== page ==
Who has the toughest job and works harder to get your meal on your plate?

They are all demanding jobs, but which one out of a chef, a cheesemaker or a farmer actually works harder?

Walking around the Brisbane Good Food & Wine Show from October  17 to 19, you’ll be able to sample the results of their hard work but who should you thank the most?

The Good Food and Wine Show organisers decided to put it to the test and ‘follow a foodster’ for five days. They followed local farmer, Ian Murray from Bauer’s Organic Farm in Lockyer Valley, local cheese maker Stefan Wilson from Woombye Cheese on the Sunshine Coast and local chef Al McLeod for a week using tracking devices.

While farming is usually considered one of the toughest jobs, chefs are always complaining on television about how intense their job in the kitchen is.  Although I’ve rarely heard a cheesemaker complain, their job involves long hours of careful nurture and some pretty heavy physical labour.

Using activity tracking devices supplied by iMFiT, every step of their work day was followed from Monday to Friday.  The winner?  Hands down it was the farmer! He walked over 100km in five days, a total of 170,189 steps while burning 6131 calories as part of his job.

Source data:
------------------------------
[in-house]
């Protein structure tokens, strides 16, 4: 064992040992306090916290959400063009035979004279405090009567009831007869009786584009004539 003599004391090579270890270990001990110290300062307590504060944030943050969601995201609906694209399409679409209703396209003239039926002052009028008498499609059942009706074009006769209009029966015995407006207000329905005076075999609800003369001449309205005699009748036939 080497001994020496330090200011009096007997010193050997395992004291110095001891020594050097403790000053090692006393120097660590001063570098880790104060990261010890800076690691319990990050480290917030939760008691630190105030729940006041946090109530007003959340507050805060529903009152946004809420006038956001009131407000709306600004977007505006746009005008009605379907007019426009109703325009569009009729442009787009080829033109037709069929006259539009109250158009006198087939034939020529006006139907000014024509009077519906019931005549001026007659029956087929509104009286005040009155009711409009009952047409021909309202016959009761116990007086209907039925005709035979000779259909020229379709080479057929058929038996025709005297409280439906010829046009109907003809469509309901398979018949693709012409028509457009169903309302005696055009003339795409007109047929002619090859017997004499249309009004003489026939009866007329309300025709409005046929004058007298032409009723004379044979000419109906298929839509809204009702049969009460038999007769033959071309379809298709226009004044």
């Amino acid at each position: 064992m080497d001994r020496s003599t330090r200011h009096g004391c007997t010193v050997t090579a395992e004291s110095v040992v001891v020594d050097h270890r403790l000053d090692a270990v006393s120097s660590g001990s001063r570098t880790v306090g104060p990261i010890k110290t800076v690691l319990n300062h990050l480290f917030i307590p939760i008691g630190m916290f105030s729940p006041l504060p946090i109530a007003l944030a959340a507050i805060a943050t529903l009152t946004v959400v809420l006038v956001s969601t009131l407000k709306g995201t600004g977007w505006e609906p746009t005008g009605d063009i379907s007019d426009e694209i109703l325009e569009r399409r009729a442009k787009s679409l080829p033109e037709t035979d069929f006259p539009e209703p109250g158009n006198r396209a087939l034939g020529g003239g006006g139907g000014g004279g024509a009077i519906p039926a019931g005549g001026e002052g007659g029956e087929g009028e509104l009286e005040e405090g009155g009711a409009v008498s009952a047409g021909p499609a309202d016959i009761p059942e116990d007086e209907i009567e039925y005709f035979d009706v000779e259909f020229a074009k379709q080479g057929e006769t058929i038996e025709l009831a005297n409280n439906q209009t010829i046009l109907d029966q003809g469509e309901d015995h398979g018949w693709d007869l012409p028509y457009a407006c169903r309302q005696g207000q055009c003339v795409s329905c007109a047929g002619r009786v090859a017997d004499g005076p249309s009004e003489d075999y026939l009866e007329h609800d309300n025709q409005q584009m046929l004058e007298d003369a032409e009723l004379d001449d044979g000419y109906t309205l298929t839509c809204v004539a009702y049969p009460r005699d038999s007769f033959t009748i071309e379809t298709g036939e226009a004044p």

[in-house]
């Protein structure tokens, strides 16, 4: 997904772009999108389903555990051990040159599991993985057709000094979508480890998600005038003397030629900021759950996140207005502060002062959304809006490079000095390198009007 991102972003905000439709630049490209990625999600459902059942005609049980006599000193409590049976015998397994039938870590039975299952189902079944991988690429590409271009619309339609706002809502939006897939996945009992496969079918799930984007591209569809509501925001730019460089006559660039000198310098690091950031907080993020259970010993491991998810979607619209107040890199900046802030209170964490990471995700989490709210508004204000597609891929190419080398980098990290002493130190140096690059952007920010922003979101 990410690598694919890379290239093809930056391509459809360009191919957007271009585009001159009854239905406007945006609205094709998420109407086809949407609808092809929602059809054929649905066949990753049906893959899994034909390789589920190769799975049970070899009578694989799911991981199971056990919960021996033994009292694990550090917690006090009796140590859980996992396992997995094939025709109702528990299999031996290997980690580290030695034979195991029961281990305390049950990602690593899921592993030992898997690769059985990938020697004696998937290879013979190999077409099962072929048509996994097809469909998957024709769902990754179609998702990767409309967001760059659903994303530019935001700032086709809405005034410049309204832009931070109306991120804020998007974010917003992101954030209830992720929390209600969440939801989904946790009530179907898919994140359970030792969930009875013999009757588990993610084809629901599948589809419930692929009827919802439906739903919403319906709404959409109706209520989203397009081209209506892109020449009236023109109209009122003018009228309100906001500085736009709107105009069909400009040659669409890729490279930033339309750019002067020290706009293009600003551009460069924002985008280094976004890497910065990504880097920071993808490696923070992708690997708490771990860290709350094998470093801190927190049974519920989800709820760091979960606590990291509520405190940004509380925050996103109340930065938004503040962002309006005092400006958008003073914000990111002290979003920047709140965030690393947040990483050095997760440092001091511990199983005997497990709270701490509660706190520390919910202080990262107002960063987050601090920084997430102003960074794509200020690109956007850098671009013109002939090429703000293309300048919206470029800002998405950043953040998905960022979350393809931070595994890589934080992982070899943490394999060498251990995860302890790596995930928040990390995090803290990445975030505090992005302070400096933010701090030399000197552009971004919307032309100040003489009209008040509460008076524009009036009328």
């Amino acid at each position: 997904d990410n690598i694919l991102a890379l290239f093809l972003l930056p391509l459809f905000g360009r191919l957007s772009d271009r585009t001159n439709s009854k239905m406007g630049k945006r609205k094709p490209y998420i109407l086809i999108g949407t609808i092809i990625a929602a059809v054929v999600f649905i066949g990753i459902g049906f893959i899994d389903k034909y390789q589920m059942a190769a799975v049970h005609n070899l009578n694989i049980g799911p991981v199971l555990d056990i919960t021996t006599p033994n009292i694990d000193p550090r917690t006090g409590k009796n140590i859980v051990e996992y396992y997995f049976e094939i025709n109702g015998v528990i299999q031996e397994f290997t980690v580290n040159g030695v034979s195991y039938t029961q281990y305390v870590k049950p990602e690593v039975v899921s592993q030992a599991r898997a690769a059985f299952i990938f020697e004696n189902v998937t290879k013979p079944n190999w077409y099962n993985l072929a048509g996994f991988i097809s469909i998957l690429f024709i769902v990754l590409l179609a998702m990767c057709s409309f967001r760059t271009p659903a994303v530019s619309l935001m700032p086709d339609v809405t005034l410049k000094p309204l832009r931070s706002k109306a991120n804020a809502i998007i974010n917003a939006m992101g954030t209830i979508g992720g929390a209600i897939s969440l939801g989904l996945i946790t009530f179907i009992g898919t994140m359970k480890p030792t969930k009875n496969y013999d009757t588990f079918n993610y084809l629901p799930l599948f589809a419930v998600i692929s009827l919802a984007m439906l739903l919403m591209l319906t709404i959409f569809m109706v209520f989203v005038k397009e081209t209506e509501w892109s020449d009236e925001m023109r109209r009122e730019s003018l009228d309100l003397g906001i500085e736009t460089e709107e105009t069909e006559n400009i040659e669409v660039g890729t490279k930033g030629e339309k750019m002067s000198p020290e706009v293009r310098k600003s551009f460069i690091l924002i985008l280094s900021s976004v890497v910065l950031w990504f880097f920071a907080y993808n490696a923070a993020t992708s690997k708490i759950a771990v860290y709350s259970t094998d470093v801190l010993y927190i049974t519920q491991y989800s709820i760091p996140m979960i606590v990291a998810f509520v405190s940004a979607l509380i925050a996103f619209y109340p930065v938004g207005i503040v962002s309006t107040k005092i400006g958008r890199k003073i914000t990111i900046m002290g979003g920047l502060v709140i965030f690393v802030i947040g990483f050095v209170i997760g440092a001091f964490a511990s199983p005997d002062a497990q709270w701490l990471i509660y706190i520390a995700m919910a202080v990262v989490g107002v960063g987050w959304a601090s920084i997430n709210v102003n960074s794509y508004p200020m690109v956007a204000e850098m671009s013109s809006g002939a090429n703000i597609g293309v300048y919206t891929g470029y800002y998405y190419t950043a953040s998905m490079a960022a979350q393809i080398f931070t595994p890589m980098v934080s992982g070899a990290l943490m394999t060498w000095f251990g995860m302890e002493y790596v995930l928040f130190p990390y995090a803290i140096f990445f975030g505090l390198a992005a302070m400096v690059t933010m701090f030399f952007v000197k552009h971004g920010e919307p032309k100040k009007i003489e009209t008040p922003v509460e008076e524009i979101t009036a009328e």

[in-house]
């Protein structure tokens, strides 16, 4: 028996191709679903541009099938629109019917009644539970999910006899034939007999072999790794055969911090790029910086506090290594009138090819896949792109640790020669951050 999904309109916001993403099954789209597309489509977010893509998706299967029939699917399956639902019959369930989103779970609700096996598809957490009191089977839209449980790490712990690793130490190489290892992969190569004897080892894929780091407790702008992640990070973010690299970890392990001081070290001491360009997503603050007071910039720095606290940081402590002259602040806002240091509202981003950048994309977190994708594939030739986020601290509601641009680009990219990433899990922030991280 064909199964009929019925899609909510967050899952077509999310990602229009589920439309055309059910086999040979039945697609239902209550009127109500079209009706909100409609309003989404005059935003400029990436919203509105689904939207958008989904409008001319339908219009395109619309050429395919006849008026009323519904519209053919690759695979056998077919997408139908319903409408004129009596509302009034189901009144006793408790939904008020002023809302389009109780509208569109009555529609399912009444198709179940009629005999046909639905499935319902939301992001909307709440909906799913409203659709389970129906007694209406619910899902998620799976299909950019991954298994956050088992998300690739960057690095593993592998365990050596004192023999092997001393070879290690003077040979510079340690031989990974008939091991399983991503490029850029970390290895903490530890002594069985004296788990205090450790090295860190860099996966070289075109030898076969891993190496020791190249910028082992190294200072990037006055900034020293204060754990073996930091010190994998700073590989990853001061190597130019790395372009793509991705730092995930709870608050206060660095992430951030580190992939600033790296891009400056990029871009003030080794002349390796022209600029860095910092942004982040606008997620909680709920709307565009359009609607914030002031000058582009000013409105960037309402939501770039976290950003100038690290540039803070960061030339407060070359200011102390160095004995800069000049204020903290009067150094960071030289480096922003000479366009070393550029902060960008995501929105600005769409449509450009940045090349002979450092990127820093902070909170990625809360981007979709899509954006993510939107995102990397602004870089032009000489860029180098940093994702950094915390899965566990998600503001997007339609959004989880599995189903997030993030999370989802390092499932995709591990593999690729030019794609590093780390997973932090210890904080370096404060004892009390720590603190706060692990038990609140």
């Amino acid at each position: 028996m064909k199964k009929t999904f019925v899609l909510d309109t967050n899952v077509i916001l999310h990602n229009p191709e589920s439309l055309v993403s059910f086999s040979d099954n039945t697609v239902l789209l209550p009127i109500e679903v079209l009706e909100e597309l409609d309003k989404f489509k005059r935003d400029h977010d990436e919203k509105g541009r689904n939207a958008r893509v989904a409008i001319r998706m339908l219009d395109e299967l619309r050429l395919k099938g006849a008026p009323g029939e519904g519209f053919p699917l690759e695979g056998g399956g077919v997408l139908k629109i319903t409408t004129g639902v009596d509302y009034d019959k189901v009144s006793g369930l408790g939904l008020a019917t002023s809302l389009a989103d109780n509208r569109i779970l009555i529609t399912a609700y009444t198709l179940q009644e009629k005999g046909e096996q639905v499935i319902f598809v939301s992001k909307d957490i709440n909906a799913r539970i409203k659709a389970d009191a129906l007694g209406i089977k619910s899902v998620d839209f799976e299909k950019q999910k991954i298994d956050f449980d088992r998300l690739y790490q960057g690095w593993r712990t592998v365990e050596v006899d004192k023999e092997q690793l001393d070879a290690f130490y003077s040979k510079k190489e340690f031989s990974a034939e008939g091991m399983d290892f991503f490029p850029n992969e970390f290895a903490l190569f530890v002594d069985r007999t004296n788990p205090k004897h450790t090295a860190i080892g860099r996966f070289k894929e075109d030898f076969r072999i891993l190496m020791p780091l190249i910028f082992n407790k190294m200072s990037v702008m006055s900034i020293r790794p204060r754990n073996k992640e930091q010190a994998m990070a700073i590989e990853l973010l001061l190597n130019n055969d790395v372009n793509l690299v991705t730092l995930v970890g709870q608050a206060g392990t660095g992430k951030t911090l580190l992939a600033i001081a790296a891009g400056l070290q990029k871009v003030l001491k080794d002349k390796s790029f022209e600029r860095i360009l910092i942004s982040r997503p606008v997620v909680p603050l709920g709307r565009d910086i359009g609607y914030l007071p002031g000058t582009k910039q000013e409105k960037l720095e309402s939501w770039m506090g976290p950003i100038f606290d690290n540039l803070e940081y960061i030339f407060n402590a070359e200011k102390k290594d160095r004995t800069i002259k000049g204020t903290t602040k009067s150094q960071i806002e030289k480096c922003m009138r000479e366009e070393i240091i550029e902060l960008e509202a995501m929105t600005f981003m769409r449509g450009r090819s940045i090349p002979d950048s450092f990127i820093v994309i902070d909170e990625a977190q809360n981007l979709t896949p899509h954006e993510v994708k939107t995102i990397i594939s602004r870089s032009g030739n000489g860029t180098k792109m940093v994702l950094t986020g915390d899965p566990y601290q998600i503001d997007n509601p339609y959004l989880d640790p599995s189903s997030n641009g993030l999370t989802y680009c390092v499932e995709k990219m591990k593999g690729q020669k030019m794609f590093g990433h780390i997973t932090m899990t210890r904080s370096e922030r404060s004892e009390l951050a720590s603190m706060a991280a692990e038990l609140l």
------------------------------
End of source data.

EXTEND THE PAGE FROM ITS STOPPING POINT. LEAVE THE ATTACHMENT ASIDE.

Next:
This compared to 30.2km/60,465 steps/2780 calories for Stefan and 24.15km/40,265 steps/1304 calories for Alastair. After waking between 4am and 5am, Ian’s average workday starts at 6am. His daily tasks revolve around shifting hoses and pipes and managing the irrigation system of the Bauer’s 1000 acre, chemical-free property at Mt Sylvia. When asked what he would say to the other challengers he replied: “Just come and do my physical work for a day, then we can talk”.

Although Alastair McLeod said the chef does work hard, he admitted that the farmer is really the hero of the food chain. “He’s the one facing climatic challenges and who works long hours. Having said that, the cook, as the farmer’s advocate, must not only meet but exceed the end user’s expectations. He is also often still working while the farmer is at home watching Masterchef!”

The project was inspired by the many Queensland farmers and regional producers showcasing their produce at this year’s show.  Meet the makers, learn, discover and taste local produce at this year’s Brisbane Good Food & Wine Show from 17 October to 18 October at the Brisbane Convention & Exhibition Centre.

Entry is $26. For more information, check out our event guide.